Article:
After the alleged military coup that failed, the Islamic-rooted government forced hundreds of thousands of faith-based community members out of Turkey, causing a massive diaspora of Turkish citizens (deprived, however, of their citizenship) around the world. These are the luckier ones, who have managed to seek and find the chance to escape to democratic countries like Germany, England, America and others, where they can survive and lead a life. But even for most of these, the Turkish government tries to hunt them down in their host countries. And in some of the places where they have found refuge, they find themselves subject to oppression and deprived of ambassadorial rights, downgraded to bargaining chips for public diplomacy. Most of them fear or face extradition due to Turkey’s coercive diplomacy and the political pressure exerted on those host countries.
As in 1980, they have been labeled by the Turkish government as members of an imaginary terrorist group alleged to be seeking to undermine the democratically-elected government. They have been slandered as traitors and officially recorded in state documents as terrorists. Among the ironies within this situation is that the government has ceased to be democratically elected in any substantive way: its leader has managed to manipulate the political structure of Turkey so that he may be in charge of the country and its government for life.
Moreover—and this distinguishes the current situation from that of 1980 or, for that matter, from previous coups in 1960 and 1971, as well as the “post-modern” coup of 1997—the obsessive leader has shaped state policy and institutional mechanisms specifically to attack the Hizmet movement whose adherents are inspired by the teachings of Fetullah Gulen. In a manner reminiscent of Hitler’s obsession first with the Communists and then the Jews, Erdogan has directed every possible effort within and outside Turkey against anyone even vaguely suspected of being associated with Hizmet. Indeed, the extraordinary failure of the 2016 “coup” and all of its related aspects—that militates against it ever having been a real coup attempt, but suggests, rather, that the government itself arranged—recalls the burning of the Reichstag by the Nazis in Germany 85 years ago, which provided Hitler with the pretext, in blaming it on the Communists, to round up his political enemies as a prelude to the wide-spread and profound persecution of the Jews that eventuated by the mid-1930s.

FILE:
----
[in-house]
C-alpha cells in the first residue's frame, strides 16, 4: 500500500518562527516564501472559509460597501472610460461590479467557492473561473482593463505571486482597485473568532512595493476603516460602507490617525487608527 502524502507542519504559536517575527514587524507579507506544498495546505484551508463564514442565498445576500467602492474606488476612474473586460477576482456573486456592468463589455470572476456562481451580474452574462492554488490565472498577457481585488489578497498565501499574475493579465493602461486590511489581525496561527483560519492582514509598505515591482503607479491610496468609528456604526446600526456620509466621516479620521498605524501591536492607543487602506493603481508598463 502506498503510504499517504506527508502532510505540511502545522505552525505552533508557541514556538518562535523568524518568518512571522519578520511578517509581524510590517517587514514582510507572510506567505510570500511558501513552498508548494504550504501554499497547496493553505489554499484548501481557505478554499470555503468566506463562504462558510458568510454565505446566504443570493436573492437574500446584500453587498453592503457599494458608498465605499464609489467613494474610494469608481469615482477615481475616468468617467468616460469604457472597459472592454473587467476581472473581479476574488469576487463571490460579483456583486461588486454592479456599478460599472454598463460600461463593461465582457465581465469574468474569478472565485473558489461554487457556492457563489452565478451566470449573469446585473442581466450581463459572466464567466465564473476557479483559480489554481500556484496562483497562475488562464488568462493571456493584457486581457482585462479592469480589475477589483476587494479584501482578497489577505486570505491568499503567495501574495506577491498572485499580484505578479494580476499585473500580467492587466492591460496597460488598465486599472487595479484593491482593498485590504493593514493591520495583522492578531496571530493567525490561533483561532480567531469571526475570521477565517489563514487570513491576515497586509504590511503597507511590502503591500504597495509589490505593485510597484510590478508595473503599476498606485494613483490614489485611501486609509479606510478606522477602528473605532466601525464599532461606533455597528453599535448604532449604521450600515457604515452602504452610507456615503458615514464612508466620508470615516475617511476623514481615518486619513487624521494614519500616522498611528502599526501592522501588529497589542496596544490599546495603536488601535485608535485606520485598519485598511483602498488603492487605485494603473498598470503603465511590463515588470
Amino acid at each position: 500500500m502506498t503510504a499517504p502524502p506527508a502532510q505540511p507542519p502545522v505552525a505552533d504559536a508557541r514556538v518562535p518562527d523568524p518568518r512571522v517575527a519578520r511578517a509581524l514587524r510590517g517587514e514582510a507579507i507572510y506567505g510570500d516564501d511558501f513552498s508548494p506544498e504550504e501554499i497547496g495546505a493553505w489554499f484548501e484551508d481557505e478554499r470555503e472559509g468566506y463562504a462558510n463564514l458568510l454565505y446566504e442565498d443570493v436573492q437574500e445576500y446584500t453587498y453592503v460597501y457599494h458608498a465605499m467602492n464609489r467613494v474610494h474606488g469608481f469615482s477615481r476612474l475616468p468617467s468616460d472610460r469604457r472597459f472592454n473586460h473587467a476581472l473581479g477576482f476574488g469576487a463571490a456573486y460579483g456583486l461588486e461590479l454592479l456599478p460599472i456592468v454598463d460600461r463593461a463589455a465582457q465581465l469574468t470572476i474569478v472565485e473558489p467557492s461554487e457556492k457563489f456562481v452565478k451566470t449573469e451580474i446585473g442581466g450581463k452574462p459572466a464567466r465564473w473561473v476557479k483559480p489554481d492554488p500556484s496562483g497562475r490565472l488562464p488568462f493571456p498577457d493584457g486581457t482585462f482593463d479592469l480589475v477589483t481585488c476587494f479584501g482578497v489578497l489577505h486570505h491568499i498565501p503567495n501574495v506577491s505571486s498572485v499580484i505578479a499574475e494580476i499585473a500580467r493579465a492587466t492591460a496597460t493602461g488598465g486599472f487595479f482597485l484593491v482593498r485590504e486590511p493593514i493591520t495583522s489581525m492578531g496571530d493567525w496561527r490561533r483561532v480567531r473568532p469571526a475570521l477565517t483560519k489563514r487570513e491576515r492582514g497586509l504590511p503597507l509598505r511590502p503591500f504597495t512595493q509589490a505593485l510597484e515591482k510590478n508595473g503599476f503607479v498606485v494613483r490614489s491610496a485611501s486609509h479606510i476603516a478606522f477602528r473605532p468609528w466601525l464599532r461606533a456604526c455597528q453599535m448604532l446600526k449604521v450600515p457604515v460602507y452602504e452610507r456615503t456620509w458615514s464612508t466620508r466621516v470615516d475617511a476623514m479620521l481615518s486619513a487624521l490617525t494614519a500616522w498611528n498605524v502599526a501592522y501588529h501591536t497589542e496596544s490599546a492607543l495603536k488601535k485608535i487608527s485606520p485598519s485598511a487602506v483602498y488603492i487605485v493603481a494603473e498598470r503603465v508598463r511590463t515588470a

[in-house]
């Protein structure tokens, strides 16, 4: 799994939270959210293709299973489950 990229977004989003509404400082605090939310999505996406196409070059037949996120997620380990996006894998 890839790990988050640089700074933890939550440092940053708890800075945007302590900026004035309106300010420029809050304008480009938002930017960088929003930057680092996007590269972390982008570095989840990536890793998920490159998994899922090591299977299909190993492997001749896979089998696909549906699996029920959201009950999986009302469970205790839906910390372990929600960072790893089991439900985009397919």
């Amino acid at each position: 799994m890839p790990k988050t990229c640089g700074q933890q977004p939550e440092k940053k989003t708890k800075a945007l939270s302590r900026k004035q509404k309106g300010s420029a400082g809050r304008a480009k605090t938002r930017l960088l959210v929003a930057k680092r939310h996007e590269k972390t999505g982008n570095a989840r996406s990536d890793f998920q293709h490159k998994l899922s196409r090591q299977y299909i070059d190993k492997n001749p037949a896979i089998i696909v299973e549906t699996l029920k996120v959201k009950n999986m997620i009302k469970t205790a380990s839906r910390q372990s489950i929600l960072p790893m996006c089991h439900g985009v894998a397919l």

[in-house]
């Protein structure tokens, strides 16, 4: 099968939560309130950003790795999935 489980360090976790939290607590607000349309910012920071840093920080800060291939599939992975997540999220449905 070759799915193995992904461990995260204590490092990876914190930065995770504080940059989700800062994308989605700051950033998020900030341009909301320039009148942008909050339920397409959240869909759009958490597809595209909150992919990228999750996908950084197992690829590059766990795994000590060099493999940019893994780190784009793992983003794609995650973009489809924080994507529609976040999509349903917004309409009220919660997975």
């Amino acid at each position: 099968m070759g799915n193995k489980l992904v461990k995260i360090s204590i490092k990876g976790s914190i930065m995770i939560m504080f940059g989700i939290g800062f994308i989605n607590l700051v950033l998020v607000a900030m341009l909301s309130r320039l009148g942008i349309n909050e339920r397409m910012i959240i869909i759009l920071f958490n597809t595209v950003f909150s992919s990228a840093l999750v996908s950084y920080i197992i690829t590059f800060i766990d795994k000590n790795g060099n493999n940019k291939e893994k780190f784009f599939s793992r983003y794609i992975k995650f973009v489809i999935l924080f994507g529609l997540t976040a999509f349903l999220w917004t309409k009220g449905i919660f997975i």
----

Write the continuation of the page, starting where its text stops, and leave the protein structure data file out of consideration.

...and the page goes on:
Those Hizmet-connected Turks who possibly can do so have left the country due to the intensity of persecution and oppression. Yet outside Turkey’s borders, dispersed Hizmet members, in a handful of undemocratic countries, have been kidnapped and deported back to Turkey through the coordination and cooperation between the countries’ intelligence services and Turkey Intelligence services (the Turkish acronym for this agency is MIT) and Turkey Embassies in those countries.
As Turkey’s democracy crumbles, Turks who are able to find genuine refuge in ever-expanding numbers find themselves establishing enclaves around the globe. Most of those associated with Hizmet continue to do what they have been doing for forty years: engaging in interfaith and multi-cultural efforts the purpose of which is to serve humanity at large, and exhibiting the civil and civic face of Islam preached by Mr. Gulen that contrasts so powerfully with the politically ambitious and ugly face of which ISIS and the current regime in Turkey itself are Islamist variants.
Abdulmelik Alkan is a doctoral researcher focusing on Foreign Policy Analysis, South Caucus, diaspora and ethnic minorities.
Source: PoliTurco , June 28, 2018